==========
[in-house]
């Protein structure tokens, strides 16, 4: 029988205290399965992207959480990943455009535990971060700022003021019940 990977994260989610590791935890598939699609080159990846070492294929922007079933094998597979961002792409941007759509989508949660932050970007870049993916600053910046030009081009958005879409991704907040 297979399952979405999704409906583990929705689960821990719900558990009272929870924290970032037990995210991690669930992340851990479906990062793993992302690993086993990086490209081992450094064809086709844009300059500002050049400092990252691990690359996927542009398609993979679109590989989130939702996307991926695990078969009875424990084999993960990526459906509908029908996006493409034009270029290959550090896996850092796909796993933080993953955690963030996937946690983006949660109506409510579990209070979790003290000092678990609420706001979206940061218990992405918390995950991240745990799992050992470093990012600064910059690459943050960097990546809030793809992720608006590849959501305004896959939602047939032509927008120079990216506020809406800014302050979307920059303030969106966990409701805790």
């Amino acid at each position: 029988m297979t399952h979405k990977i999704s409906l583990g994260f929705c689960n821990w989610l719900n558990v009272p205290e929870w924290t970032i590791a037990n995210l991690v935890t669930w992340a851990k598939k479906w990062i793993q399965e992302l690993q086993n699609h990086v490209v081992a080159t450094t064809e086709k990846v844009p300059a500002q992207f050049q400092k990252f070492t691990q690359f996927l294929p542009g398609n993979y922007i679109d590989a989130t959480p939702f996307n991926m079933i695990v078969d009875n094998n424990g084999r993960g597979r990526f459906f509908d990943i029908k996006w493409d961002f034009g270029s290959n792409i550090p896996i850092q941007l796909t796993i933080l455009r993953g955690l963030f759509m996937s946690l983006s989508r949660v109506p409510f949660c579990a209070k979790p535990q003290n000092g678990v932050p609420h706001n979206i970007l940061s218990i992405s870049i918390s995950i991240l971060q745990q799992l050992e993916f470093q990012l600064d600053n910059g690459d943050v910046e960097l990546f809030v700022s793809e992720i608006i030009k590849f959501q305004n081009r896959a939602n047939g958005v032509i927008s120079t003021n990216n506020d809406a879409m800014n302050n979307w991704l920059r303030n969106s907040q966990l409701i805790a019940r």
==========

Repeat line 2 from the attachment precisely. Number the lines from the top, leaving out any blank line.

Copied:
């Protein structure tokens, strides 16, 4: 029988205290399965992207959480990943455009535990971060700022003021019940 990977994260989610590791935890598939699609080159990846070492294929922007079933094998597979961002792409941007759509989508949660932050970007870049993916600053910046030009081009958005879409991704907040 297979399952979405999704409906583990929705689960821990719900558990009272929870924290970032037990995210991690669930992340851990479906990062793993992302690993086993990086490209081992450094064809086709844009300059500002050049400092990252691990690359996927542009398609993979679109590989989130939702996307991926695990078969009875424990084999993960990526459906509908029908996006493409034009270029290959550090896996850092796909796993933080993953955690963030996937946690983006949660109506409510579990209070979790003290000092678990609420706001979206940061218990992405918390995950991240745990799992050992470093990012600064910059690459943050960097990546809030793809992720608006590849959501305004896959939602047939032509927008120079990216506020809406800014302050979307920059303030969106966990409701805790």